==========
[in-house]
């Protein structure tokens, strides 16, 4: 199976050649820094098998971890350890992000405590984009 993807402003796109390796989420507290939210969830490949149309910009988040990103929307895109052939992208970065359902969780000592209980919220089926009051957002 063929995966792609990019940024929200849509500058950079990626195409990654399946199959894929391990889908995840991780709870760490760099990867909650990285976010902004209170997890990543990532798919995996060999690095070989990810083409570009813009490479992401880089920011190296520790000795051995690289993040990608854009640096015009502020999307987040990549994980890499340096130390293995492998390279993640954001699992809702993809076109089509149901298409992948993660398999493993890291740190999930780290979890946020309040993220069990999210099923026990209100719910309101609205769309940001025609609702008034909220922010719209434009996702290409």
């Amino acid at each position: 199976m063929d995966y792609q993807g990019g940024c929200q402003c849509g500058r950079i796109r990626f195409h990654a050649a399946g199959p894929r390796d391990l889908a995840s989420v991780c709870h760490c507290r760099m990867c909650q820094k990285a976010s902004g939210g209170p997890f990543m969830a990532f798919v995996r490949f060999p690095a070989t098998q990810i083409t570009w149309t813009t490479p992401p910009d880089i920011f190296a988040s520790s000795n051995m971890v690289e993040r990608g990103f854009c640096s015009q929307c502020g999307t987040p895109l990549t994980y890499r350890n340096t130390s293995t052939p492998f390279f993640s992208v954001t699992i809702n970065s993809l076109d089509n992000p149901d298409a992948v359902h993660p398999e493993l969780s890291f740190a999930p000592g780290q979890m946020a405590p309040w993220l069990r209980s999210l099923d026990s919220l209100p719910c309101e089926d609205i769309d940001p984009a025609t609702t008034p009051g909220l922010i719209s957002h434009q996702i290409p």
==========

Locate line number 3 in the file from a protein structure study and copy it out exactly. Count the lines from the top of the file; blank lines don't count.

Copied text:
């Amino acid at each position: 199976m063929d995966y792609q993807g990019g940024c929200q402003c849509g500058r950079i796109r990626f195409h990654a050649a399946g199959p894929r390796d391990l889908a995840s989420v991780c709870h760490c507290r760099m990867c909650q820094k990285a976010s902004g939210g209170p997890f990543m969830a990532f798919v995996r490949f060999p690095a070989t098998q990810i083409t570009w149309t813009t490479p992401p910009d880089i920011f190296a988040s520790s000795n051995m971890v690289e993040r990608g990103f854009c640096s015009q929307c502020g999307t987040p895109l990549t994980y890499r350890n340096t130390s293995t052939p492998f390279f993640s992208v954001t699992i809702n970065s993809l076109d089509n992000p149901d298409a992948v359902h993660p398999e493993l969780s890291f740190a999930p000592g780290q979890m946020a405590p309040w993220l069990r209980s999210l099923d026990s919220l209100p719910c309101e089926d609205i769309d940001p984009a025609t609702t008034p009051g909220l922010i719209s957002h434009q996702i290409p």